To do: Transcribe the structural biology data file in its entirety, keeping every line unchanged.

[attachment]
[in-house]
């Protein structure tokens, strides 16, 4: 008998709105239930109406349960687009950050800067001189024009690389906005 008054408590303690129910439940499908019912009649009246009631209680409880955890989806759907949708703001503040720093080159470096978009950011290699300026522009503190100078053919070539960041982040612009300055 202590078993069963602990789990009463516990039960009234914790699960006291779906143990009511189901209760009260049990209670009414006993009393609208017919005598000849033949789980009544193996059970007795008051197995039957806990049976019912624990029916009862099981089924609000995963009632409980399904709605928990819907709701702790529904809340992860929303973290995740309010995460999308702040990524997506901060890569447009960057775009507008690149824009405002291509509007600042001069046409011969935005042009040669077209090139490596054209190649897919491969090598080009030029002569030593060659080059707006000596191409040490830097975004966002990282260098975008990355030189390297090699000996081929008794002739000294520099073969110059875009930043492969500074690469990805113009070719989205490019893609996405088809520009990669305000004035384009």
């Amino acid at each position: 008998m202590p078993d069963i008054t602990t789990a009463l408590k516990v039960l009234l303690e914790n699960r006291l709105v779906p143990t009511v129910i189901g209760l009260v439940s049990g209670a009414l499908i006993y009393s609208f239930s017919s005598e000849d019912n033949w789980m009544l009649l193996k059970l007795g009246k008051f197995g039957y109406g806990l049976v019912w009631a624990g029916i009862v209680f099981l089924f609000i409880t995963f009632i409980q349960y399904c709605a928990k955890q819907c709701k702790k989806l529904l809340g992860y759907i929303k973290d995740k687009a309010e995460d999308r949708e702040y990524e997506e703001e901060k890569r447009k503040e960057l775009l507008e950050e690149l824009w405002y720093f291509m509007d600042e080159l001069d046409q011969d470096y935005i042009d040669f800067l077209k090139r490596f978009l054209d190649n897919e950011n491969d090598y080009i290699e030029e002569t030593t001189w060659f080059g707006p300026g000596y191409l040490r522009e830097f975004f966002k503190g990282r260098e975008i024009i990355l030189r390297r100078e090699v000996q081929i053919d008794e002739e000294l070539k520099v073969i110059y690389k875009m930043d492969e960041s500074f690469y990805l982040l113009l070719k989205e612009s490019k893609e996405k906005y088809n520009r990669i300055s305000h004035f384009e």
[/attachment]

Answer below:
[in-house]
């Protein structure tokens, strides 16, 4: 008998709105239930109406349960687009950050800067001189024009690389906005 008054408590303690129910439940499908019912009649009246009631209680409880955890989806759907949708703001503040720093080159470096978009950011290699300026522009503190100078053919070539960041982040612009300055 202590078993069963602990789990009463516990039960009234914790699960006291779906143990009511189901209760009260049990209670009414006993009393609208017919005598000849033949789980009544193996059970007795008051197995039957806990049976019912624990029916009862099981089924609000995963009632409980399904709605928990819907709701702790529904809340992860929303973290995740309010995460999308702040990524997506901060890569447009960057775009507008690149824009405002291509509007600042001069046409011969935005042009040669077209090139490596054209190649897919491969090598080009030029002569030593060659080059707006000596191409040490830097975004966002990282260098975008990355030189390297090699000996081929008794002739000294520099073969110059875009930043492969500074690469990805113009070719989205490019893609996405088809520009990669305000004035384009």
């Amino acid at each position: 008998m202590p078993d069963i008054t602990t789990a009463l408590k516990v039960l009234l303690e914790n699960r006291l709105v779906p143990t009511v129910i189901g209760l009260v439940s049990g209670a009414l499908i006993y009393s609208f239930s017919s005598e000849d019912n033949w789980m009544l009649l193996k059970l007795g009246k008051f197995g039957y109406g806990l049976v019912w009631a624990g029916i009862v209680f099981l089924f609000i409880t995963f009632i409980q349960y399904c709605a928990k955890q819907c709701k702790k989806l529904l809340g992860y759907i929303k973290d995740k687009a309010e995460d999308r949708e702040y990524e997506e703001e901060k890569r447009k503040e960057l775009l507008e950050e690149l824009w405002y720093f291509m509007d600042e080159l001069d046409q011969d470096y935005i042009d040669f800067l077209k090139r490596f978009l054209d190649n897919e950011n491969d090598y080009i290699e030029e002569t030593t001189w060659f080059g707006p300026g000596y191409l040490r522009e830097f975004f966002k503190g990282r260098e975008i024009i990355l030189r390297r100078e090699v000996q081929i053919d008794e002739e000294l070539k520099v073969i110059y690389k875009m930043d492969e960041s500074f690469y990805l982040l113009l070719k989205e612009s490019k893609e996405k906005y088809n520009r990669i300055s305000h004035f384009e």